• Ah, right, here we go. The Ancient Athenians tried to start their new year with the summer solstice. They also tried to start their months with the New Moon. So there was this nasty stretch near the start of any year where they were trying to get the moon to hurry up to new-ness, or fall back to its last new state. Given the state of cosmological engineering at the time all they could do is try to toss people up and get them to push the moon in its orbit some. This resulted in lots of Ancient Athenians being tossed from the top of a really tall hill and plummeting right back down. (Don’t worry about them. They were much younger Ancients in those days, and could take it.) The year started as it was figuring to anyway. There’s a lesson in this but once again, heck if I know what it is.
  • No, no, the book still says that stuff about the season lengths. I don’t know.

Everything Interesting There Is To Say About Baseball Without Talking About Playing It

Baseball! Say the word (baseball) and right away you’ve conjured thousands of rhapsodic essays about baseball that you won’t read. The sport attracts a lot of writing. To write you only have to be awake and have run out of everything to do except writing. To play it as a sport you need a bat and a ball and maybe like eighteen friends and crowds of tens of thousands of fans. Getting enough people together to supply concessions alone is a chore. Far easier to just write essays about how awesome it would be to play, or maybe watch, or maybe just not worry about.

Still, baseball puts up some good statistics here. Baseball enthusiasts create an average of 49.5 pretentious essays about its inherent greatness for every 12.1 that football enthusiasts create. There’s alo 62.7 essays about baseball for every 25.3 about basketball. There’s 88.5 pro-baseball essays for each 56.2 about cricket. There’s nearly two baseball essays for every one about some silly made-up sport that appears in science fiction shows. That’s a pretty good ratio for the made-up sports. But remember that lots of those essays are snarky. Their major thesis is how the games never look like anything anyone would ever plausibly do for fun, unlike real sports, a category which includes “competitive shin-kicking”.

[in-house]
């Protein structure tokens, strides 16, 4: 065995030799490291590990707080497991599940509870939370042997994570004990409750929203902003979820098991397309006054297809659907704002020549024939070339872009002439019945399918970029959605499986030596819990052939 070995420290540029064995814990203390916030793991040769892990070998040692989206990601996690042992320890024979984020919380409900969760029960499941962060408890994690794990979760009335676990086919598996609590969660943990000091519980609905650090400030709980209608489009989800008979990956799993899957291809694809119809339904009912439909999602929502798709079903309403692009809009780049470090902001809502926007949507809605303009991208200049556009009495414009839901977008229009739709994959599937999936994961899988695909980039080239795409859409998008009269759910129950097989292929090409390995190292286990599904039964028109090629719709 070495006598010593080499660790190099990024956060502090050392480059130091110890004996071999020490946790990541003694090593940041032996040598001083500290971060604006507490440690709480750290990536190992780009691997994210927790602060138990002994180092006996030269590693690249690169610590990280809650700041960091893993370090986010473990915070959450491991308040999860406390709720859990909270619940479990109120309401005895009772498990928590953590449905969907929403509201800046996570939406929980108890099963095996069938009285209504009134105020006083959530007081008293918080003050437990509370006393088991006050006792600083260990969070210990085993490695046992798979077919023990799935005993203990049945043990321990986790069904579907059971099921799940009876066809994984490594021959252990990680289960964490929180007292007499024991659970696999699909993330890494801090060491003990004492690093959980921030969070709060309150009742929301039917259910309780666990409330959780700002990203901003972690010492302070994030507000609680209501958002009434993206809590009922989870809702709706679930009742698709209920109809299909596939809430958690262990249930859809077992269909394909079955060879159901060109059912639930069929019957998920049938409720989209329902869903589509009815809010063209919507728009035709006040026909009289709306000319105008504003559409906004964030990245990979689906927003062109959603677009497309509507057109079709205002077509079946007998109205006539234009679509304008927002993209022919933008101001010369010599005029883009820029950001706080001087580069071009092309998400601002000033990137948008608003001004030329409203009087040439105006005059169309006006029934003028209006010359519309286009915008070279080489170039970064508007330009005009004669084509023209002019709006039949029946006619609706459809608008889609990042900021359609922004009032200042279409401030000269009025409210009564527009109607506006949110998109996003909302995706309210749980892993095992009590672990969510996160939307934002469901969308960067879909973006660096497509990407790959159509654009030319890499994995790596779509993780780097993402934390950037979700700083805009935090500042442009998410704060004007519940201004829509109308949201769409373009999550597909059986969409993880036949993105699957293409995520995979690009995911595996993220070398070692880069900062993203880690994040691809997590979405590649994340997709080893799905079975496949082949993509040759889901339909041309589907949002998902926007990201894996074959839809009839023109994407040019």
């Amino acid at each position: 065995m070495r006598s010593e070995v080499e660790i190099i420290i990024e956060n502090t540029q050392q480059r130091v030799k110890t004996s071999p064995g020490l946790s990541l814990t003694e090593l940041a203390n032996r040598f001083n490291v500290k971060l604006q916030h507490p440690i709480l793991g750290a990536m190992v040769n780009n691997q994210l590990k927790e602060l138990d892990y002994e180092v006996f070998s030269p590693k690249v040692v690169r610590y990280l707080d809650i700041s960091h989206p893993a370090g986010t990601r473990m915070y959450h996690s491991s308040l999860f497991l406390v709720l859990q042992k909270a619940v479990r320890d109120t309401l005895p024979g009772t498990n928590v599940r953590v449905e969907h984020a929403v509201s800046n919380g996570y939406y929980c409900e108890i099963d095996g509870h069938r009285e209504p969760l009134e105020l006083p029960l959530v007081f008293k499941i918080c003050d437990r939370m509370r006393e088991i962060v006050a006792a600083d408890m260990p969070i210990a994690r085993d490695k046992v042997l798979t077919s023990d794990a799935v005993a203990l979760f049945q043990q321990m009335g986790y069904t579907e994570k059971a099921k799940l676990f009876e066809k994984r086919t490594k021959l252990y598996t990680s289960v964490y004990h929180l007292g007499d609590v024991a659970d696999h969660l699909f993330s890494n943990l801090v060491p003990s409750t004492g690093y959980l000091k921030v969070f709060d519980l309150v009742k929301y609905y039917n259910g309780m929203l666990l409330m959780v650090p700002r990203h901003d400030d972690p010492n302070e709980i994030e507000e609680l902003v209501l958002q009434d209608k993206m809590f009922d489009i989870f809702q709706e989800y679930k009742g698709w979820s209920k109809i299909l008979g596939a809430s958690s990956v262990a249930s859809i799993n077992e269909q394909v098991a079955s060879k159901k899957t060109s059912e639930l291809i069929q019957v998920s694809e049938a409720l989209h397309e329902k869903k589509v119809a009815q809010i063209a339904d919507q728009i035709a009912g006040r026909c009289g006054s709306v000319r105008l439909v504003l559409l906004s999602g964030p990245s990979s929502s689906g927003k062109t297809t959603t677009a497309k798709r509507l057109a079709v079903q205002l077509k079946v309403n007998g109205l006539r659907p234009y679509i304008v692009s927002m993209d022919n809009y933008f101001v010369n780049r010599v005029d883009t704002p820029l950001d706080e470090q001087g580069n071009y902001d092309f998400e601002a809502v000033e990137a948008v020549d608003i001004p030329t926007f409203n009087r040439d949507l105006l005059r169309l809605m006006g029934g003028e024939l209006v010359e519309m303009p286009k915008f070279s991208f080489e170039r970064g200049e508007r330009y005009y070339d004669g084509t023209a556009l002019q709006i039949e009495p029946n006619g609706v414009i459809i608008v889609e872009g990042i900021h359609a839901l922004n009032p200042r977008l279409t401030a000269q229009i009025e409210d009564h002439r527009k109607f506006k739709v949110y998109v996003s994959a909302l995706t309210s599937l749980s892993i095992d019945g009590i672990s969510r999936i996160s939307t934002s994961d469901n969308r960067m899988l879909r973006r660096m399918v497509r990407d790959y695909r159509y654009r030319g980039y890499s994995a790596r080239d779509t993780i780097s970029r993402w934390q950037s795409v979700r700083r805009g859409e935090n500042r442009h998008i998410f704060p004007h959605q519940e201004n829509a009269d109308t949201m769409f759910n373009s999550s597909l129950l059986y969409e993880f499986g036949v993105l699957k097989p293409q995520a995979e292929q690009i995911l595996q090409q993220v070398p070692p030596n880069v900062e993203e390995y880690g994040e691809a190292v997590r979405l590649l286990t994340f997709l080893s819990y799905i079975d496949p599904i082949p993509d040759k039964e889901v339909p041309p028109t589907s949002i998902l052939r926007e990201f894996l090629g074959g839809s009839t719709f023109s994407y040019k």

But just that paragraph gets at some of the joy of baseball. You see even a mystical aura given to its numbers and how easily they can start arguments. Try out 61, for example, or 2632. Toss in a 755, or an 1981 if you’ve got it. If these don’t start an argument, you’re not being persistent enough. Try them again, with greater emphasis. Some numbers get so contentious that there’s nothing sensible to do except retire them. Usually only baseball teams will retire a number. But if you want to do it, go ahead and retire one yourself. If you pick some number that doesn’t get called on much, like 441, they might never catch you. The National League discovered in 1994 how someone had retired 2538 on them over five decades before and they never noticed.

Baseball enthusiasts like to embrace the sport’s mythic origins. According to those, the rules were the creation of Paul Bunyan, who wrestled John Henry’s locomotive. This dug out the finger lakes and uncovering Cooperstown. There Johnny Appleseed emerged from the ground. From this first Home Plate he would walk the Old Northwest, planting Cardiff Giants everywhere. And from these steps small semi-professional teams would grow. Then Mike Fink would come along and punch them. The legend may have grown confused in the retelling.